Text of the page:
Sabotage (1936)

“Sand. Sabotage. Wrecking. Deliberate. What’s at the back of it? Who did it?”

Synopsis:
While investigating the subversive activities of a foreign-born cinema owner (Oskar Homolka), an undercover detective (John Loder) in London finds himself falling in love with the cinema owner’s unsuspecting wife (Sylvia Sidney).

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Review:
Widely acknowledged as one of Hitchcock’s bleakest films, this adaptation of Joseph Conrad’s novel (originally entitled The Secret Agent) takes place in a pre-WWII London where mass terrorism is being hatched behind closed doors, and it’s impossible to tell who may be The Enemy (sound familiar?). While Hitchcock himself denounced the film’s most infamous sequence (which I won’t reveal here), it’s a powerful cinematic experience, one which mercilessly portrays the unintended ripple effects of sabotage. The perennially child-faced Sylvia Sidney is perfectly cast as the unsuspecting wife, a naive woman who is literally incapable of recognizing anything evil in her husband until it’s too late. Homolka does a fine job playing the guilt-ridden yet committed saboteur (though it’s frustrating that his character’s motivations aren’t sufficiently fleshed out); and both Loder and Desmond Tester (as Sidney’s younger brother) provide some much needed levity. Not for the faint of heart, Sabotage remains a compelling tale of both marital deception (one of Hitchcock’s enduring themes) and widespread terrorism.

Redeeming Qualities and Moments:

  • Sylvia Sidney as the saboteur’s unsuspecting wife
    Sab Sidney
  • Oskar Homolka as the secretive saboteur
    Sab Homolka
  • John Loder as the undercover agent who grows to care more and more for Sidney and her brother
    Sab Loder
  • Desmond Tester as Sidney’s young brother, Steve
    Brother
  • The truly suspenseful sequence in which Steve unknowingly takes two bomb-filled film reels across town
    Sab Trip
  • Steve being selected as the object of a public toothpaste and tonic demonstration
    Sab Demonstration
  • Several humorous “throwaway” exchanges, as when a bespectacled youth (Charles Hawtrey) tries to teach his girlfriend a few facts at the aquarium:
    Youth: “After laying a million eggs, the female oyster changes her sex.”
    Girlfriend: “Hmph. I don’t blame ‘er!”
    Sab Aquarium

Must See?
Yes. This early Hitchcock film — while terribly dark — shows true evidence of his no-holds-barred approach to storytelling.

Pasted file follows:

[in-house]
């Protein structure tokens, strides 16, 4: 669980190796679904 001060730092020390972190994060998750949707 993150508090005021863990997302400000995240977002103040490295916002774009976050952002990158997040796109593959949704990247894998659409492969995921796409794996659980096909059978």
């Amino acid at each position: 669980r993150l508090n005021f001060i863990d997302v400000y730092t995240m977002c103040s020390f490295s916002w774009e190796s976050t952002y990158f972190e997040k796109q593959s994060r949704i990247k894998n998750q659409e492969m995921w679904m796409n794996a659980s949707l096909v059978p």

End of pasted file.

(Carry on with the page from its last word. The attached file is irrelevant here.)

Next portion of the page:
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One Response to “Sabotage (1936)”

  1. Yes, a must – even if I don’t think it holds up all that well over a viewing or two. But that has more to do with the script than the director.

    As noted in the assessment’s reason for being must-see, it’s Hitch’s approach to storytelling that raises the level of the somewhat heavy-handed tale he’s telling.

    Though commonly referred to as “the master of suspense”, what we get here from the director is not suspense as much as unceasing uneasiness. (That could explain why this is “widely acknowledged as one of Hitchcock’s bleakest films”.) Just about everything in the film seems such a terrible strain for all concerned in it.

    Perhaps the most interesting aspect of the film is how the protagonist (Homolka, oddly) has been forced to ‘sabotage’ his own marriage by dealing in dirty work to supplement income. (For me, that fleshes out enough of his motivation.)

    It’s quite odd that Hitch would go on record denouncing the film’s most powerful (and authentic) sequence. That smells of a kind of abdication to the public – the kind of thing Joan Crawford often did: she would turn on films of hers (often good ones) which her public did not embrace. Phooey!

    When I first saw this film, I came away again in awe of Sylvia Sidney: she has a kind of incandescence – even if this particular film does not give her more than a few sequences of real potency; one in particular coming toward the end – when she serves up a meal for two. The film’s second-best scene.

    The ‘mandatory’ and oddly tacked-on love interest could have been handled with a bit more subtlety (script-wise).

    Overall, ffs will most likely be glad to have seen this.

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